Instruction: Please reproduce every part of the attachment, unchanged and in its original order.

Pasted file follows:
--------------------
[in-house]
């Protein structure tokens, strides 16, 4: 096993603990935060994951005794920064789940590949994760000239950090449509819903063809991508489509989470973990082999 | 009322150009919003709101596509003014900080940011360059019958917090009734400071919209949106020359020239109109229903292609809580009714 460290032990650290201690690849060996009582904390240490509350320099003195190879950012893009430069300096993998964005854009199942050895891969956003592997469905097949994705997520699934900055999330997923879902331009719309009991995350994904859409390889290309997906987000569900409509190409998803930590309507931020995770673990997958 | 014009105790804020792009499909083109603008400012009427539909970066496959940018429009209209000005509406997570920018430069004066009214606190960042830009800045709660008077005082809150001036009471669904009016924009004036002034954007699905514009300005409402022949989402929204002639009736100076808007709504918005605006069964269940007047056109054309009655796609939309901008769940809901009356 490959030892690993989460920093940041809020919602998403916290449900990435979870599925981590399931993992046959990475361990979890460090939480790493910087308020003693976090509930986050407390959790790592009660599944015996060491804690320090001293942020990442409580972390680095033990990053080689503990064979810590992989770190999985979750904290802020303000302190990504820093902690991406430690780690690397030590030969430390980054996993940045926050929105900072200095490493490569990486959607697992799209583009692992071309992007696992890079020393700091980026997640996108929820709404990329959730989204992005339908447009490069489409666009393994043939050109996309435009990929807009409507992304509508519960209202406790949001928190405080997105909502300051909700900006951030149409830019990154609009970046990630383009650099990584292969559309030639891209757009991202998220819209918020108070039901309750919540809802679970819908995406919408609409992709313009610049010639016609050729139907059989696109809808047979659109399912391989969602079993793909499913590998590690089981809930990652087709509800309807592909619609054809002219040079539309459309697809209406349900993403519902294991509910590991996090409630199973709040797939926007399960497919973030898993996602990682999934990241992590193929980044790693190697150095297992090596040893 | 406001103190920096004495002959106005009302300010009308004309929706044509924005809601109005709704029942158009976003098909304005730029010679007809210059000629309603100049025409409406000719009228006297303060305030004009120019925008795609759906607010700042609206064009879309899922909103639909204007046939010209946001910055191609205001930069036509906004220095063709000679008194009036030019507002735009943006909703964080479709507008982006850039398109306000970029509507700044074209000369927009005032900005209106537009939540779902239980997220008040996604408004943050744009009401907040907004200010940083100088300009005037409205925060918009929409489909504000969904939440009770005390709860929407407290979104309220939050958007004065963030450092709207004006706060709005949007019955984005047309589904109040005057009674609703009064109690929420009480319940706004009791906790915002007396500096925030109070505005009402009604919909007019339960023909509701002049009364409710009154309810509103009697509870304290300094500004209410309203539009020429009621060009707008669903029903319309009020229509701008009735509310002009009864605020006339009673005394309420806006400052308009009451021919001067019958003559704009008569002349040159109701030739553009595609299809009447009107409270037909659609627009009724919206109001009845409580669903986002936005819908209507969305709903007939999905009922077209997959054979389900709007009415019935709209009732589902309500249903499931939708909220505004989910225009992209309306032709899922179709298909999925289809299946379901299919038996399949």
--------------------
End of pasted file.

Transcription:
[in-house]
């Protein structure tokens, strides 16, 4: 096993603990935060994951005794920064789940590949994760000239950090449509819903063809991508489509989470973990082999 | 009322150009919003709101596509003014900080940011360059019958917090009734400071919209949106020359020239109109229903292609809580009714 460290032990650290201690690849060996009582904390240490509350320099003195190879950012893009430069300096993998964005854009199942050895891969956003592997469905097949994705997520699934900055999330997923879902331009719309009991995350994904859409390889290309997906987000569900409509190409998803930590309507931020995770673990997958 | 014009105790804020792009499909083109603008400012009427539909970066496959940018429009209209000005509406997570920018430069004066009214606190960042830009800045709660008077005082809150001036009471669904009016924009004036002034954007699905514009300005409402022949989402929204002639009736100076808007709504918005605006069964269940007047056109054309009655796609939309901008769940809901009356 490959030892690993989460920093940041809020919602998403916290449900990435979870599925981590399931993992046959990475361990979890460090939480790493910087308020003693976090509930986050407390959790790592009660599944015996060491804690320090001293942020990442409580972390680095033990990053080689503990064979810590992989770190999985979750904290802020303000302190990504820093902690991406430690780690690397030590030969430390980054996993940045926050929105900072200095490493490569990486959607697992799209583009692992071309992007696992890079020393700091980026997640996108929820709404990329959730989204992005339908447009490069489409666009393994043939050109996309435009990929807009409507992304509508519960209202406790949001928190405080997105909502300051909700900006951030149409830019990154609009970046990630383009650099990584292969559309030639891209757009991202998220819209918020108070039901309750919540809802679970819908995406919408609409992709313009610049010639016609050729139907059989696109809808047979659109399912391989969602079993793909499913590998590690089981809930990652087709509800309807592909619609054809002219040079539309459309697809209406349900993403519902294991509910590991996090409630199973709040797939926007399960497919973030898993996602990682999934990241992590193929980044790693190697150095297992090596040893 | 406001103190920096004495002959106005009302300010009308004309929706044509924005809601109005709704029942158009976003098909304005730029010679007809210059000629309603100049025409409406000719009228006297303060305030004009120019925008795609759906607010700042609206064009879309899922909103639909204007046939010209946001910055191609205001930069036509906004220095063709000679008194009036030019507002735009943006909703964080479709507008982006850039398109306000970029509507700044074209000369927009005032900005209106537009939540779902239980997220008040996604408004943050744009009401907040907004200010940083100088300009005037409205925060918009929409489909504000969904939440009770005390709860929407407290979104309220939050958007004065963030450092709207004006706060709005949007019955984005047309589904109040005057009674609703009064109690929420009480319940706004009791906790915002007396500096925030109070505005009402009604919909007019339960023909509701002049009364409710009154309810509103009697509870304290300094500004209410309203539009020429009621060009707008669903029903319309009020229509701008009735509310002009009864605020006339009673005394309420806006400052308009009451021919001067019958003559704009008569002349040159109701030739553009595609299809009447009107409270037909659609627009009724919206109001009845409580669903986002936005819908209507969305709903007939999905009922077209997959054979389900709007009415019935709209009732589902309500249903499931939708909220505004989910225009992209309306032709899922179709298909999925289809299946379901299919038996399949």